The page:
Kaide Gordon offers glimpse of bright Liverpool future with landmark goal

The 17-year-old is now the second-youngest goalscorer in Reds history after he struck against Shrewsbury in the FA Cup on Sunday

Richard Jolly
Monday 10 January 2022 15:24
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For a brief time on Sunday, Kaide Gordon’s Wikipedia entry included the sentence: “He is widely regarded as the greatest footballer ever.” That might be stretching it a bit for a player with a solitary senior goal, which came against a Shrewsbury side in the lower half of League One, but youth can inspire excitement. The promise of potential offers a sense of boundless possibility. Occasionally, it may even be an early glimpse of greatness.

Gordon’s page was soon pared back to the more factual details: he was 17 years and 96 days old when he scored and only one man (or boy, really) had struck for a hugely decorated club at an earlier age. “The second-youngest goalscorer for Liverpool, which is absolutely exceptional,” said Jurgen Klopp. Especially given the parade of teenage talent to pass through Anfield. Gordon is a younger scorer than Robbie Fowler and Michael Owen, than Steven Gerrard and Trent Alexander-Arnold, than Raheem Sterling and Steve McManaman.

But he is older than Ben Woodburn, the cautionary tale. A scorer for Liverpool at 17, on loan at Hearts at 22 after underwhelming stints at Sheffield United, Oxford and Blackpool, the Welshman is a case of arrested development. He was the future once. Now that mantle has passed to Gordon, who may not be a flash in the pan.

There is much to suggest he possesses a better chance of ending his career as more than just a statistical footnote. Conor Bradley, a veteran of 18, set up Gordon for his landmark goal and Klopp said: “They are real talents.” Gordon can be a direct dribbler with a habit of jinking infield to shoot. He has mastered the most difficult skill first.

“That’s Kaide,” Klopp said. “When he is in these situations he is really calm. I am not saying he will always score in these situations in the rest of his career but I am pretty sure more often than not, because that’s just him. When a cross comes in from the left side, it will find him in the box. He has a nose for it.” The predatory instincts are allied with accuracy; an earlier shot, arrowed towards the near post, showed a similar intention to aim for the corners of the goal.

“His finishing is exceptional but all the rest he is still a kid,” Klopp said. “So playing the position he plays, there is so much to improve.” For his goal, he showed the presence of mind to take a touch with his right foot before finishing with his left. There is an obvious role model at Anfield for such a finisher and it seemed Salah-esque. That Gordon is a Klopp-type player, quick and clinical, an inverted winger with a fondness for finishing, should stand him in good stead.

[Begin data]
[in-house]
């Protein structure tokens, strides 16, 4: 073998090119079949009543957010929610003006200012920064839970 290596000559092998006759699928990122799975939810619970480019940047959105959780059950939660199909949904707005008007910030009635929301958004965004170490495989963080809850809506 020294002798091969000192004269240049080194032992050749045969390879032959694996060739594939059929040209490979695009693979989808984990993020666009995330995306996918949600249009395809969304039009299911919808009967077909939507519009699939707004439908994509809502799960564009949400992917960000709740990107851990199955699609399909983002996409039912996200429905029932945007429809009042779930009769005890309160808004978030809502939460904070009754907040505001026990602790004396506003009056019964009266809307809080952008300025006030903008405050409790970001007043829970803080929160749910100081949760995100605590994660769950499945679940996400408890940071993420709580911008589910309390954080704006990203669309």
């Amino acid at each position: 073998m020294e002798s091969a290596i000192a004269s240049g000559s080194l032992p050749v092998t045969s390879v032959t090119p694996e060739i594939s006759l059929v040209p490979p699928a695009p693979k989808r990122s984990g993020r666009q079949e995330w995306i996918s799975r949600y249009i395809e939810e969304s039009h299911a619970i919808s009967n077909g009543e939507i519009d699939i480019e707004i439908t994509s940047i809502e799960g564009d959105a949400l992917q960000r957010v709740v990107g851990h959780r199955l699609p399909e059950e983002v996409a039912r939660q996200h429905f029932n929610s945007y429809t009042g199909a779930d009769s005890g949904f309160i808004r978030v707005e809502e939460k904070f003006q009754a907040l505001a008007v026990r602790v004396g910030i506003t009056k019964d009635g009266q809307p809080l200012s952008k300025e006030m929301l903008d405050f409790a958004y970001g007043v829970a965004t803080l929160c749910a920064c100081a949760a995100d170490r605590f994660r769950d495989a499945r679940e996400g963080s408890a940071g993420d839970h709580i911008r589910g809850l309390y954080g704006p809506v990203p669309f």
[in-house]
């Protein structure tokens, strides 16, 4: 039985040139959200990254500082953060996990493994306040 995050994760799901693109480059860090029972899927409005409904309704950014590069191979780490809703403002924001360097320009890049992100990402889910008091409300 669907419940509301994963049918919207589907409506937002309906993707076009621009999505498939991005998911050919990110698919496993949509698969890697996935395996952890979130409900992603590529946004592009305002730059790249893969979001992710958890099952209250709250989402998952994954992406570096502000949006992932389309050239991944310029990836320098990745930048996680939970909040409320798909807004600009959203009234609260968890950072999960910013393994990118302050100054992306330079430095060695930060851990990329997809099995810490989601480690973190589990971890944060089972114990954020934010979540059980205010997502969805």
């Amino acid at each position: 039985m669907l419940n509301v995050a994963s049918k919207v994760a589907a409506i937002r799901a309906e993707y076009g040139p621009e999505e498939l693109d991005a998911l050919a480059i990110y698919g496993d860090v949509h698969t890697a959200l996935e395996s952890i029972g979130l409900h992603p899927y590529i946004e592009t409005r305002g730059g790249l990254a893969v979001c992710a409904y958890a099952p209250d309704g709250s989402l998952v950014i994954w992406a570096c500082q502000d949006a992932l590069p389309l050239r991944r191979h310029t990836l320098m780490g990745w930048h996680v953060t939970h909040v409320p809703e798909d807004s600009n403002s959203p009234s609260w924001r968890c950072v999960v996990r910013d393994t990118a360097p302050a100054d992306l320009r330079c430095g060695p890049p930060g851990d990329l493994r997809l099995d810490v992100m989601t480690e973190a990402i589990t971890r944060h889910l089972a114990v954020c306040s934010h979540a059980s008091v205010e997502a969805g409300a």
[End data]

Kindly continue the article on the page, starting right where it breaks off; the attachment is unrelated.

That he has a manager who can trust in youth and think long-term, who didn’t buy a right-back when he was waiting for Alexander-Arnold to develop and who, until injury’s cruel intervention, may have been installing Harvey Elliott as a first choice this season, gives him a chance. It would be premature to anoint him Salah’s successor but, 13 years his junior, he may be nearer his peak when the Egyptian starts to decline.

It was a sign of character that he scored when Liverpool, trailing to Shrewsbury, needed it. “It is really not easy to show up in a game like this and he did,” Klopp said. But he is otherwise very much a work in progress, as his manager’s analysis made clear.

“There is a way to go, no problem,” he said. “Kaide has time and we will give him the time. He will have his minutes here and there.” Those last three words formed a marked difference from his verdict on the fit-again Takumi Minamino. “We need him desperately,” he said of a more senior forward who is likelier to stand in for Salah and Sadio Mane in the next month.

Minamino may be the near future, the slight, boyish Gordon the subject of dreams around the late 2020s and the 2030s. He is so young he was born when Rafa Benitez was Liverpool manager, only three months before Steve Cotterill’s Burnley knocked them out of the FA Cup, courtesy of Djimi Traore’s comical own goal. Seventeen years on, the backheeled finish against another Cotterill side was more intentional, courtesy of Roberto Firmino.

A match decorated by his goal may end up defined by Gordon’s, whether his eventual fate is nearer Woodburn’s or Owen’s.

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